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Steve Spagnuolo begins new role as interim coach

Posted Dec 6, 2017

Steve Spagnuolo held his first practice as interim head coach, and spoke with the media immediately after:

Steve Spagnuolo had less than 48 hours to do what new head coaches typically get weeks and months to do.

Such is life for a defensive coordinator named as the interim head coach with four games left in a season. Spagnuolo, who is in the third year of his second stint with the Giants, took over the head coaching duties following Monday’s dismissal of Ben McAdoo. The Giants, who flew back from Oakland with a 2-10 record, play three more home games against NFC East opponents, beginning this Sunday with the rival Dallas Cowboys.
And the NFL doesn’t slow down for anybody.

“It’s been a rough 60 hours since we left Oakland,” Spagnuolo said following his first practice as interim head coach. “Needless to say, it’s been real emotional. Everybody has kind of felt it. The first thing I want to say or convey is how much respect I have for Ben and what he did here as the head football coach. I feel personally I’m one of the guys that let him down. We failed as a team, but part of that failure was me. So, it’s really hard – it’s hard for me to stand here in the position I’m in right now and I want to publicly thank Ben for two years ago sticking with me as the defensive coordinator here. I greatly appreciated that. He’s a great man. He’s a great coach. He’ll be a head coach again in this league in my opinion and a really good one.

“Having said that, I do want to say I’m honored that ownership asked me to do this. I will give it every ounce of energy that I have out of respect for this organization and I’ll give every ounce of energy to help unite, restore and win football games. That’ll be the goal.”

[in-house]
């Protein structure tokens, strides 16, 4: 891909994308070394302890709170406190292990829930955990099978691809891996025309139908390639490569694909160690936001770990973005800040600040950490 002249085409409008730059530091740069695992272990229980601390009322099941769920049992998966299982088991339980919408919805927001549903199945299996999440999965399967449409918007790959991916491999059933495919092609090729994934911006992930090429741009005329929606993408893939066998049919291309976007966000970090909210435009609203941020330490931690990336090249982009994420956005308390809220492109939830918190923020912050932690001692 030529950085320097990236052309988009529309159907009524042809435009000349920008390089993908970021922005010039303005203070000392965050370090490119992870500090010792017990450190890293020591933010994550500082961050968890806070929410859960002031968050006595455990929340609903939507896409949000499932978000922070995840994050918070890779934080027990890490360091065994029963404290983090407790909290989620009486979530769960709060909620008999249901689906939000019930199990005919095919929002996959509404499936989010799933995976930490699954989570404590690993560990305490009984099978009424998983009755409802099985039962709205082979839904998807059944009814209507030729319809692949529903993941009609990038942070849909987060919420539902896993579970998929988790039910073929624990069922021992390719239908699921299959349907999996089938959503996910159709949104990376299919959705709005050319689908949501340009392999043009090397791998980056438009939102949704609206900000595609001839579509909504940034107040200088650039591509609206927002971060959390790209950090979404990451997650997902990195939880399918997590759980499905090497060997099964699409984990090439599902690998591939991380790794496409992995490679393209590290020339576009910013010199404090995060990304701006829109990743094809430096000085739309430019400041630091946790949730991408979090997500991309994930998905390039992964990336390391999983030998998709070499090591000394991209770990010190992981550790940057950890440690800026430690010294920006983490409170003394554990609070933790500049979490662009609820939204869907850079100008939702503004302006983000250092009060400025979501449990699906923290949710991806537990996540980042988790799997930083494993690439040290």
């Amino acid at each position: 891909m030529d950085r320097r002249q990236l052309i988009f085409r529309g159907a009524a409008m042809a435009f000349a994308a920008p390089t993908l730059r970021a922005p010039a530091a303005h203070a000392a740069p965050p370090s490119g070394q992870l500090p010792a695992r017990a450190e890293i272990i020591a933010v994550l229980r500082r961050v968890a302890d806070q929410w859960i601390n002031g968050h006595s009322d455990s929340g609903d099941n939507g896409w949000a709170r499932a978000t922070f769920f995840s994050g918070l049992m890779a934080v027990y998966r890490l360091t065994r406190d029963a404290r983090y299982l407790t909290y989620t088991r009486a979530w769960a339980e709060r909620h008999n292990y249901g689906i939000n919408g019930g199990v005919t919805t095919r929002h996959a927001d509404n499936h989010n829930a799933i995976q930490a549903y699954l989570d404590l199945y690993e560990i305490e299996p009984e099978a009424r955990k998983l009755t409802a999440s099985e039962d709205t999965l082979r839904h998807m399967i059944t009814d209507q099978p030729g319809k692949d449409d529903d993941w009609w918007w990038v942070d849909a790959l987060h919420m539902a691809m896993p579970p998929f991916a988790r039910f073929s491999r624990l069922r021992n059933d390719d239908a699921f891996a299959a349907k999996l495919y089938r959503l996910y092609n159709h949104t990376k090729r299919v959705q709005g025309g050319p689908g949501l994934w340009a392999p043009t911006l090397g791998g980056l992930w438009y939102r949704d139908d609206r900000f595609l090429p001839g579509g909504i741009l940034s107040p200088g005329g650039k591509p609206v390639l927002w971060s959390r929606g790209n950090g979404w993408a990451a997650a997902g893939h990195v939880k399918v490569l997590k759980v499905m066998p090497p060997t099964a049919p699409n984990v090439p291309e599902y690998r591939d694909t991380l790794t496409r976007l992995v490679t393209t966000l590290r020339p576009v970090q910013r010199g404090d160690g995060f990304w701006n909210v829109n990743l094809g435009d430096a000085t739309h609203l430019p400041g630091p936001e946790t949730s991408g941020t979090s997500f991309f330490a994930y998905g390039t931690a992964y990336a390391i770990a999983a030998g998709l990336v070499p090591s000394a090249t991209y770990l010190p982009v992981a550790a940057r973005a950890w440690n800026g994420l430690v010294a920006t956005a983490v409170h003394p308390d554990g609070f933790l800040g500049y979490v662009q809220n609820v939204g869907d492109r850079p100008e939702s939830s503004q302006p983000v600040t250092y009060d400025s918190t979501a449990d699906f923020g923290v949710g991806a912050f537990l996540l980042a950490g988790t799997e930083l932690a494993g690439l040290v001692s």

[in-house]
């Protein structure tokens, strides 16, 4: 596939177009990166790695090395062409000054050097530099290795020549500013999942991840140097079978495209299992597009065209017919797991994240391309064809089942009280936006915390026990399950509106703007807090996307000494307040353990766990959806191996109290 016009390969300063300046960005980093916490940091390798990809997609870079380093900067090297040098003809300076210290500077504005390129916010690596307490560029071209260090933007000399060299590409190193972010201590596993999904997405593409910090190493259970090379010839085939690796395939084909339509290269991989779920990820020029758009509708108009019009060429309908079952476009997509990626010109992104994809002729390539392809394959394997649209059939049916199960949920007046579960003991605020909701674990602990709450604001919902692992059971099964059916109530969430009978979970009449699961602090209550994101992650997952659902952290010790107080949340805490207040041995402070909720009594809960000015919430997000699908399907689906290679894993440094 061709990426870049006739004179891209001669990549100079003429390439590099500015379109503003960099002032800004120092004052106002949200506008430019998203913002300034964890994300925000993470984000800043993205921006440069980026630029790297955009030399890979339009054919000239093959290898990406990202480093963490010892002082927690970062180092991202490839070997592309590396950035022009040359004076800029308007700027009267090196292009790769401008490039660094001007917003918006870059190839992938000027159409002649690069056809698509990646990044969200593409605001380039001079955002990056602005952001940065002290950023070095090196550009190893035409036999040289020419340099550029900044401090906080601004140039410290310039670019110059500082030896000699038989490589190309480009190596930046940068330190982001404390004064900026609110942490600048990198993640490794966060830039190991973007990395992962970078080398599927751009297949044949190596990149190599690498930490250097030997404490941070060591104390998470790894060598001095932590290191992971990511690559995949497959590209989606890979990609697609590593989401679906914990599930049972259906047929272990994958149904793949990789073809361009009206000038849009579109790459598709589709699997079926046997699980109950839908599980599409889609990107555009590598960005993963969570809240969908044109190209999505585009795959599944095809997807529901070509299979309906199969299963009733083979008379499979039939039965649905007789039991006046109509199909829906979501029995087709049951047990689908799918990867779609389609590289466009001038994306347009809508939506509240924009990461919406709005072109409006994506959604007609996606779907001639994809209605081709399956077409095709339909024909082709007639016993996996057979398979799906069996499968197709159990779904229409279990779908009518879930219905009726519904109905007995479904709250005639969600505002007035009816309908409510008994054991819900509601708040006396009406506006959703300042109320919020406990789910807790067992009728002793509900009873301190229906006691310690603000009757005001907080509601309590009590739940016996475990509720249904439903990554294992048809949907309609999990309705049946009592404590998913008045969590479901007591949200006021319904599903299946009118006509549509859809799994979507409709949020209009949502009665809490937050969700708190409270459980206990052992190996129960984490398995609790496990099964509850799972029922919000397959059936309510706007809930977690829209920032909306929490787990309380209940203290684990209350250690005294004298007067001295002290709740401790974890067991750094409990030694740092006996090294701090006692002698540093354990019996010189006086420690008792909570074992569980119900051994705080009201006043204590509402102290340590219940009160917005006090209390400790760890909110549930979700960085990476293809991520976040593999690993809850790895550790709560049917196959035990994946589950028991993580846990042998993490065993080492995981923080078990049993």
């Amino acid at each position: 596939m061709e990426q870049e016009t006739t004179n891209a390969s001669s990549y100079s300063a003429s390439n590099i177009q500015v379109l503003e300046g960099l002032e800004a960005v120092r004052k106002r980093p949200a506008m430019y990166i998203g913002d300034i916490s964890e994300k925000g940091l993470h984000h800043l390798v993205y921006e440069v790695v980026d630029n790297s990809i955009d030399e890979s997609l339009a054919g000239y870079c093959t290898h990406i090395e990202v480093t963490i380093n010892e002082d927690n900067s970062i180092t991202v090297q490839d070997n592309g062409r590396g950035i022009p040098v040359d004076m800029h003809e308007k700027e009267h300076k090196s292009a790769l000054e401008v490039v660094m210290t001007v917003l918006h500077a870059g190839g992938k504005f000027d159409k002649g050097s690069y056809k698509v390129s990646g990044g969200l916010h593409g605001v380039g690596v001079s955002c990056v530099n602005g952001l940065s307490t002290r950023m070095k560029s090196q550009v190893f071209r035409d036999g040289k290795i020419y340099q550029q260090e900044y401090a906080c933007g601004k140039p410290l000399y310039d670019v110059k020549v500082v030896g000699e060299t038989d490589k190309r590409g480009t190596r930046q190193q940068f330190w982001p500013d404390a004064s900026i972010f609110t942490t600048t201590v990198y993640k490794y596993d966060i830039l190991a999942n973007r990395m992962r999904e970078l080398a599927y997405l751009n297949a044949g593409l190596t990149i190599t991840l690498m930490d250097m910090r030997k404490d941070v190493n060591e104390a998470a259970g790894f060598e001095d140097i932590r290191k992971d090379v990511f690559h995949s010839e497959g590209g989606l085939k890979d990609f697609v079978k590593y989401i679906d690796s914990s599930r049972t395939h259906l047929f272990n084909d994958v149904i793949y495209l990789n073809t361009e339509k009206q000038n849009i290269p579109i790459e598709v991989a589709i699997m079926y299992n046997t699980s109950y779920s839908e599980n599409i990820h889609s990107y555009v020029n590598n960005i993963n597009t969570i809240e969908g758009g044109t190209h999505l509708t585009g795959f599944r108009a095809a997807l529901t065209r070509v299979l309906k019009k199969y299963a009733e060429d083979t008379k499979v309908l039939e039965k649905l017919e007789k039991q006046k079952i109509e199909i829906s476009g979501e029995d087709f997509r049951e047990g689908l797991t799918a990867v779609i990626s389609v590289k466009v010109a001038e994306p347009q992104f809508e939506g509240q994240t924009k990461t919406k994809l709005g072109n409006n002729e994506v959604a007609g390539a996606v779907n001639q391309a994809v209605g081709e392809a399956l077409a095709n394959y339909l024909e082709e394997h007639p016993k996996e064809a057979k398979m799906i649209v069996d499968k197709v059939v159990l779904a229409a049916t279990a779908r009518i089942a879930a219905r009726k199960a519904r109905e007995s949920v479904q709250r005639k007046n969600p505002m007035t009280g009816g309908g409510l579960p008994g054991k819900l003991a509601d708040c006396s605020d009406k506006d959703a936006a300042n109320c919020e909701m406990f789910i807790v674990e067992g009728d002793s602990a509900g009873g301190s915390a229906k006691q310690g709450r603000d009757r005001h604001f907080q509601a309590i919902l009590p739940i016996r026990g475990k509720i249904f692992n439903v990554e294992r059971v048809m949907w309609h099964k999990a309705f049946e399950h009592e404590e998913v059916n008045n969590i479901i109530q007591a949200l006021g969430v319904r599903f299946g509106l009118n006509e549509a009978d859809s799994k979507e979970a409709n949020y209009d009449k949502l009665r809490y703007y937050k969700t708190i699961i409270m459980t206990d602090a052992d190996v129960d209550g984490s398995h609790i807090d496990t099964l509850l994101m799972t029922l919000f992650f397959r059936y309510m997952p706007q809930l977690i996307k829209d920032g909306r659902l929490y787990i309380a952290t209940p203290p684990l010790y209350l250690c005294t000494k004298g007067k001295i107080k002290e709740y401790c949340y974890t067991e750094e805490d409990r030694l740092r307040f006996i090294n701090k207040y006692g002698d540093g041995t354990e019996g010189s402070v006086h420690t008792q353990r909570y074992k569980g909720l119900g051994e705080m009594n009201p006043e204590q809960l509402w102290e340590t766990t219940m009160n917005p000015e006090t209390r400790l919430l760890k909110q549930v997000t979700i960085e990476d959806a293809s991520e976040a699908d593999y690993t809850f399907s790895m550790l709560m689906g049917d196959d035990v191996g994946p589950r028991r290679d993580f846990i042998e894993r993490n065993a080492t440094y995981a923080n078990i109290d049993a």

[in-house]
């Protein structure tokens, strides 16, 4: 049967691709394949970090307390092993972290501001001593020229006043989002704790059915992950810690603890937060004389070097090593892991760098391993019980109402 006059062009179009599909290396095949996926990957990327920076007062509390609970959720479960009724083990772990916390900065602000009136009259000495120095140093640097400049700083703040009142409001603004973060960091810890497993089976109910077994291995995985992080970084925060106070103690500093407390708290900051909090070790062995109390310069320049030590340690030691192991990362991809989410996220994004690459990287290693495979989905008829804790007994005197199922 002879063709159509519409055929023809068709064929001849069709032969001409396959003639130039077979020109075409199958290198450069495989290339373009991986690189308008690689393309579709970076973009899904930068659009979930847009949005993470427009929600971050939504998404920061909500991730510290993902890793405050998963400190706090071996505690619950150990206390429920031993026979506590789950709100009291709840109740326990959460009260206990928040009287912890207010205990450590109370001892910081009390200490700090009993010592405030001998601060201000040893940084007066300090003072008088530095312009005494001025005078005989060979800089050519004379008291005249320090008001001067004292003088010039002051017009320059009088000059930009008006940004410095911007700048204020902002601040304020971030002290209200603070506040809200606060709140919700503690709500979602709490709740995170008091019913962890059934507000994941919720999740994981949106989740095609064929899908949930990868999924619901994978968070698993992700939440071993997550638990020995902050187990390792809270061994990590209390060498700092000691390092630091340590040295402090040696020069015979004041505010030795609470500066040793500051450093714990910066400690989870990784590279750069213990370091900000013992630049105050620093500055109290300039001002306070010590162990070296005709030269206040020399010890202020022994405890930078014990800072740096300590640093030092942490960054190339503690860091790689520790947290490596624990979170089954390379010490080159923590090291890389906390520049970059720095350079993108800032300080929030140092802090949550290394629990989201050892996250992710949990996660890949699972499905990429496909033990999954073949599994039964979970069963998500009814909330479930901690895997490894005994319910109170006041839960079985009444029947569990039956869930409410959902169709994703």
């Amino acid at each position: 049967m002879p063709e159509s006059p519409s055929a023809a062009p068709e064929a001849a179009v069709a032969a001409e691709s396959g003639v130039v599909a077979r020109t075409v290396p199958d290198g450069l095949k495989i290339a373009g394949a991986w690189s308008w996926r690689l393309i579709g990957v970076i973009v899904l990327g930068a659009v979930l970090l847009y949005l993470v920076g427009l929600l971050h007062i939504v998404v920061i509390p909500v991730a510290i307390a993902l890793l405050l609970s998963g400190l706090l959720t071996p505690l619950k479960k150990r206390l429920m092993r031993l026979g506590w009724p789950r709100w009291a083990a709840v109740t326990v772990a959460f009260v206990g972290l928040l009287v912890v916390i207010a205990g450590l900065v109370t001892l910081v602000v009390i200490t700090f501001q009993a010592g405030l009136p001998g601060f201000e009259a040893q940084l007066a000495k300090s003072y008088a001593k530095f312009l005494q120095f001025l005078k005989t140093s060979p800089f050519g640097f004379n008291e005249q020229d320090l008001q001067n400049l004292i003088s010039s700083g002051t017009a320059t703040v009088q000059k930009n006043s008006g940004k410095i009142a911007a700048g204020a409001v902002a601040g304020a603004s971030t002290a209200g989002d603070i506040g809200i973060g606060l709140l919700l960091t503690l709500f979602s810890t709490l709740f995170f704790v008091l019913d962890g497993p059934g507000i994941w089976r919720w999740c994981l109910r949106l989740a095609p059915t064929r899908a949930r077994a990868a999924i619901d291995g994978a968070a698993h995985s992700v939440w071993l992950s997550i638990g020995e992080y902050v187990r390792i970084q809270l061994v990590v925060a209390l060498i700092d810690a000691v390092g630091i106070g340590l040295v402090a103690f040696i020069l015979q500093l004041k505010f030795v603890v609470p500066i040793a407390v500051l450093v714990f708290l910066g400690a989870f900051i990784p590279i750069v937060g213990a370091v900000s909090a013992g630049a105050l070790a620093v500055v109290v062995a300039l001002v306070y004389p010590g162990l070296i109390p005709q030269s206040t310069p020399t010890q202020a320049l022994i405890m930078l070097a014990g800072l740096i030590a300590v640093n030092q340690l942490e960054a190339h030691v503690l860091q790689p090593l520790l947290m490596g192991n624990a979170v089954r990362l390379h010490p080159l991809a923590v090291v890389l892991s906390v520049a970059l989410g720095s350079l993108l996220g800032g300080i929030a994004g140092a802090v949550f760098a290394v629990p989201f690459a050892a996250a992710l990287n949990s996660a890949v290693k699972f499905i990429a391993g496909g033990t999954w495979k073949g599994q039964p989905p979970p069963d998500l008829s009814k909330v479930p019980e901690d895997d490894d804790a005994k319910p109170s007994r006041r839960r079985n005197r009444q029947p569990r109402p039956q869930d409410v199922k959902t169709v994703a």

Spagnuolo has three years of head coaching experience under his belt with the Rams from 2009 to 2011. He got the job in St. Louis after spending two years building the Giants into an elite defense, one that helped take down the undefeated Patriots in Super Bowl XLII.

“I’ve got a – I want to say it’s six pages, typed out list, I’m not a good typer -- that has all of the ‘what would I do next time?’ [and] ‘what did I think I did wrong?’ and I’ve already reviewed that,” Spagnuolo said, referring to his tenure as the Rams’ head coach. “I’m not going to reveal them all. It’s too long of a list, but sometimes you learn more from failure than you do from success. I think everybody understands that. So, there are many things. This is a little different. It’s boom. It’s not OTAs and training camp, so we’re going to kind of improvise and adjust as we go. But I’m hoping all of that will help.”

Spagnuolo began his time in St. Louis calling the defense before turning it over to Ken Flajole, his defensive coordinator at the time. For right now, though, Spagnuolo will stay “heavily involved” with the Giants’ defense and game planning.

“Obviously with some new duties here, I’ll be in and out of there,” Spagnuolo said. “So, when I’m not there and somebody has to cover, [safeties coach] Dave Merritt will do that. We’ll worry about calling the game on Sunday when we get to Sunday. We’ll figure that out as we go.” I

n the meantime, Spagnuolo will try to leave his imprint on the team, if only for four more weeks.

“It’s our hope to unite, restore and find a way to win football games,” Spagnuolo said. “When I mean restore, you know, restore Giant pride. It’s hard to be real prideful when you don’t win a lot of football games. But I think the guys feel that. They understand it and we’ll function that way going forward.”